Not All the Religious News from Nigeria Is Bad, Says Archbishop

Muslims and Christians Can Cooperate, Insists Church Leader

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GAZZADA, Italy, JAN. 25, 2002 ( The news from Nigeria about Islam-law death sentences for fornication overshadows the genuine dialogue between Christians and Muslims in the country, a bishop says.

Islam, which in the main is not fundamentalist, plays a crucial role in Nigeria´s democratic and peaceful development, explained Archbishop John Olorunfemi Onaiyekan, 57, of Abuja.

The archbishop, who is also the president of the Nigerian episcopal conference, was in Italy in recent days as a Catholic member of the Faith and Constitution international ecumenical commission. He offered this view on interreligious relations.

Immediately after the Sept. 11 attacks, Nigeria was shaken by disorders between Christians and Muslims. «The situation has now calmed down, but the Minister of Justice was assassinated,» the archbishop said.

The assassination motivated the archbishop to analyze his country´s political transition.

«The process of democratization was not as easy as we thought,» he acknowledged. «Contradictions have arisen, because the mentality of the political class, even if elected, is still influenced by the military dictatorship. Democratization arrived to rapidly and we were not prepared.»

According to Archbishop Onaiyekan, the introduction of Shariah, or Islamic law, is the fruit of this situation.

«Nigeria is not a Muslim state; we are half and half,» he said. «If the government had moved more decisively on this question, the Shariah would not have become the problem it is today.»

The effect it has had is to «encourage fundamentalists, who think that Nigeria should become an Islamic state,» the archbishop said. «They say this, influenced by currents of fanatics who come from abroad. There are Nigerians who have studied in international Islamic schools of a fundamentalist type.»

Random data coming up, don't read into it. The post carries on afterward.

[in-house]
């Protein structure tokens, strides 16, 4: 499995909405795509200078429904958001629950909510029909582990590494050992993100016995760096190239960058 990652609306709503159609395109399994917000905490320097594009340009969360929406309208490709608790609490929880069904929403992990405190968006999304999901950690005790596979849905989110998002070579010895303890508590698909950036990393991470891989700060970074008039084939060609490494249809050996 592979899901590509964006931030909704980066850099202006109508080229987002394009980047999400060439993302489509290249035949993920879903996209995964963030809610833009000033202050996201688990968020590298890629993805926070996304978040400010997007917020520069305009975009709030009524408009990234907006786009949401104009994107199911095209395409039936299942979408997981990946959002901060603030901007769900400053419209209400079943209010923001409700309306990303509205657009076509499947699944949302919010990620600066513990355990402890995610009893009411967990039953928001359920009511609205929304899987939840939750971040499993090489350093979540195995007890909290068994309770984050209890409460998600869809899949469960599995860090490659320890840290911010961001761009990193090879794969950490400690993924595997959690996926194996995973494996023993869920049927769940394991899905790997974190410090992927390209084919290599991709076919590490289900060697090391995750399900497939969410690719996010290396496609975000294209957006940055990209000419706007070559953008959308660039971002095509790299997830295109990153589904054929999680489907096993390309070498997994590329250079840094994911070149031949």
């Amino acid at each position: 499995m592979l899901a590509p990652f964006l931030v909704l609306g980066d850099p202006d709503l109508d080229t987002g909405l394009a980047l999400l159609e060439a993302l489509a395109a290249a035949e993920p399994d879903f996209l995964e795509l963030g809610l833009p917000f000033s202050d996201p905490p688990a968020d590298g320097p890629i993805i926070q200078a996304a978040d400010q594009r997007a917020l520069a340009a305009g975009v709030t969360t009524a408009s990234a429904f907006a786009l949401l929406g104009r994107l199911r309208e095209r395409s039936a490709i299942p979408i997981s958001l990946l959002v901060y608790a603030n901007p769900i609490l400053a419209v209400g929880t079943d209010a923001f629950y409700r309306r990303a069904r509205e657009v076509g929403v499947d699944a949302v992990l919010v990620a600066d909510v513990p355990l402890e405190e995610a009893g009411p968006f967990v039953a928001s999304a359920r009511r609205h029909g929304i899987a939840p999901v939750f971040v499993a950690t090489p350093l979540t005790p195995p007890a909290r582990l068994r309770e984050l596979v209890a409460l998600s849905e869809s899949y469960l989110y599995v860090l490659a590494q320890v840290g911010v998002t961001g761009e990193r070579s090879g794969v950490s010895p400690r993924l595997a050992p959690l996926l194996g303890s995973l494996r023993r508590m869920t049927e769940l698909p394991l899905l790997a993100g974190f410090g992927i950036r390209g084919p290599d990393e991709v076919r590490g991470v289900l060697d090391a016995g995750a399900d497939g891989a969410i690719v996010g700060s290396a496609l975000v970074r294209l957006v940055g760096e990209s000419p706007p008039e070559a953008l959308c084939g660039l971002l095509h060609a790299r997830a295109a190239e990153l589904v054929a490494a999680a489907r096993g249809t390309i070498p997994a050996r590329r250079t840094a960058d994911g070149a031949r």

In this context, Christians «are trying to be more united to have a common thought in face of Islam. We discuss, above all, the need to have good government. This is why it is not a question of Christians against Muslims, but of Nigerians who want a decent country, against those who want something different,» the archbishop continued.

The episcopal conference energetically condemned the sentence of stoning meted out to Safiya Husaini, because she was pregnant outside marriage.

«We are opposed to the Shariah not only because we are Christians but because we do not think it is good for Nigeria,» Archbishop Onaiyekan added. «It should not be imposed, not even on Muslims. We say: As a Nigerian, whether Muslim or Christian, you have the same rights, which no one can deny, not even in the name of religion.»

Dialogue with Islam in Nigeria is less problematic than it seems, the archbishop emphasized.

«Abroad, Nigeria is referred to only when we kill one another, not when we live in peace,» he said. «In general, conditions are good. We have the same jobs, we live in the same neighborhoods. In some families, including mine, there are Christians and Muslims.»

He added: «We also have a Forum for the Christian-Muslim dialogue at the national level, with leaders of the two religions; it was created three years ago. The problem is not with the principal Muslim religious leaders but with the fanatics who are inciting the faithful. Sometimes, irresponsibly, politicians take advantage of them.»

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